2010-11: Brett Pesce skated for the North Jersey Avalanche midget minor team and was selected to participate in the 2011 USA Hockey Select 17 Festival. In 20 games with the Avalanche he scored 9 goals with 18 assists and had 8 penalty minutes. Pesce committed to playing college hockey at the University of New Hampshire in either 2013-14 or 2014-15 and was selected by the Omaha Lancers in the third round (43rd overall) of the 2011 USHL Entry Draft.
2011-12: Pesce participated in the 2011 U18 Ivan Hlinka Memorial Tournament and skated for the Jersey Hitmen in the Eastern Junior Hockey League. He also played in six games for the USA NTDP U18 team as a fill-in for Jacob Trouba during the World Junior Championship. An "upper body injury" during the year limited him to 17 games with the Hitmen and he scored 1 goal with 5 assists and had 18 penalty minutes. Pesce assisted on the game-winning goal against Russia at the Ivan Hlinka Tournament and in six regular season games for the NTDP team he was scoreless with 2 penalty minutes.
2012-13: Originally scheduled to spend a season in the USHL, Pesce instead enrolled at the University of New Hampshire a year earlier than expected and skated in 38 games for the Wildcats as a freshman. He scored 1 goal with 5 assists and his plus-seven plus/minus was the sixth best mark for the Wildcats. New Hampshire finished fourth in Hockey East and earned an at-large bid to the NCAA Tournament. Pesce had an assist in the Wildcats 5-2 win over Denver in the Northeast regional semifinal before New Hampshire lost, 2-0 to Massachusetts-Lowell in the Northeast final. Pesce was ranked 40th amongst North American skaters in Central Scouting's final rankings prior to the 2013 NHL Draft.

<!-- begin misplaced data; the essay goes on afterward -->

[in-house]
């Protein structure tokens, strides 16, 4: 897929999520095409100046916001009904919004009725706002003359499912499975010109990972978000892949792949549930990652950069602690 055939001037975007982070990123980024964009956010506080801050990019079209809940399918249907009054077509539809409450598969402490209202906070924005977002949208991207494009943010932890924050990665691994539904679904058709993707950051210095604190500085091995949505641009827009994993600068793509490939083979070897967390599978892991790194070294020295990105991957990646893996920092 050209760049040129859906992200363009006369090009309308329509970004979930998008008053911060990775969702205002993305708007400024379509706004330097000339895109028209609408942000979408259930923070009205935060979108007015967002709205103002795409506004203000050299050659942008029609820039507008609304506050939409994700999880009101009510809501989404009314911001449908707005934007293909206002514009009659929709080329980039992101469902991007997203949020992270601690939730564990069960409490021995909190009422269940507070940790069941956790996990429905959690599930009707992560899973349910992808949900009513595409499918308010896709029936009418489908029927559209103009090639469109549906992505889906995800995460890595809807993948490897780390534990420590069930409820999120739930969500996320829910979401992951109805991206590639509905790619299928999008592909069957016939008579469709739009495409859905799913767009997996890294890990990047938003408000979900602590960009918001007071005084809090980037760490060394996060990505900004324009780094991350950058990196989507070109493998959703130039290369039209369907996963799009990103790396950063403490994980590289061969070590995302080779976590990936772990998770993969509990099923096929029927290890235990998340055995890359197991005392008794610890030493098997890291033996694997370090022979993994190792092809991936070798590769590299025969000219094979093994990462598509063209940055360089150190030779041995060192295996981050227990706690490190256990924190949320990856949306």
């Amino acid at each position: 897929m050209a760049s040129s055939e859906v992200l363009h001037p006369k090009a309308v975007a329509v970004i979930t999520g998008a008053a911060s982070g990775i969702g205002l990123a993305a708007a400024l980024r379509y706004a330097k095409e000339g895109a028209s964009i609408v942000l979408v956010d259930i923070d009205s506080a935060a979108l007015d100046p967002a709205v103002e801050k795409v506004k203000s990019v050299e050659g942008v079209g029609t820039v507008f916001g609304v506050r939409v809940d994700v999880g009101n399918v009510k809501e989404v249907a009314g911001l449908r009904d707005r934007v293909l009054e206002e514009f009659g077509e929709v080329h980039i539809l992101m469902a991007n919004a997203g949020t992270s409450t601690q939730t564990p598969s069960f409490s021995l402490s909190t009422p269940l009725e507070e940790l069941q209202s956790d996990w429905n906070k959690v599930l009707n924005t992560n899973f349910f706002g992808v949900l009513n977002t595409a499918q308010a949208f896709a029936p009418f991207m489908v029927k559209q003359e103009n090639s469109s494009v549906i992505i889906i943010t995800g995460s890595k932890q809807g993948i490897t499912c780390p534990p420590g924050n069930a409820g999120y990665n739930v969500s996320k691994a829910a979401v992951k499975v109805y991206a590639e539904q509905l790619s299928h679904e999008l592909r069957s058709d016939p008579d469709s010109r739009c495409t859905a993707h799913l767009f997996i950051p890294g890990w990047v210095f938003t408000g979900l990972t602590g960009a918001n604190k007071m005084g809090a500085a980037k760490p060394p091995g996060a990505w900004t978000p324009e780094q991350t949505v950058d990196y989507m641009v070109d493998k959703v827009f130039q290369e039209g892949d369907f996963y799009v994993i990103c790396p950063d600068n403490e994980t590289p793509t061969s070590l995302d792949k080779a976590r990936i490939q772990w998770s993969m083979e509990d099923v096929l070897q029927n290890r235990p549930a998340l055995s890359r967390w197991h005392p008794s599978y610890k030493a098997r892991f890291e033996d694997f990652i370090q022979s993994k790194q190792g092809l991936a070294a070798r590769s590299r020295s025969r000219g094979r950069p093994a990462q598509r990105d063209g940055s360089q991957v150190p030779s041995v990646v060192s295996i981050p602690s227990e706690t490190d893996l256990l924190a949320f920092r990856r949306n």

Pesce is a 6’3” offensive-minded defenseman that thinks the game exceedingly well. He is an excellent skater with speed, agility, great feet, and skates equally well both north-south and east-west. Pesce has excellent puck-moving ability and offensive skills, but what separates him from many freshman defensemen is the fact that he rarely makes bad decisions with the puck. Another standout characteristic about Pesce’s puck handling is the great patience he has shown under pressure. Pesce has a very good shot and can get the puck to the net. He also possesses great on-ice vision and reads plays well. Pesce has seen time on New Hampshire’s power-play this season and could quarterback it as his collegiate career moves forward.
Like virtually all freshmen, Pesce will need to continue to add size and strength to his frame. One notable area that has progressed quite nicely over the course of the season is Pesce’s play in the defensive zone. He possesses a very good stick and does a great job of taking away lanes. While he’s very good in one-on-one situations, his lack of strength doesn’t allow him to effectively shutdown opposing forwards on a regular basis.
Pesce has stated that he intends to finish his collegiate career and will most likely not be seen in the professional ranks until 2016-17.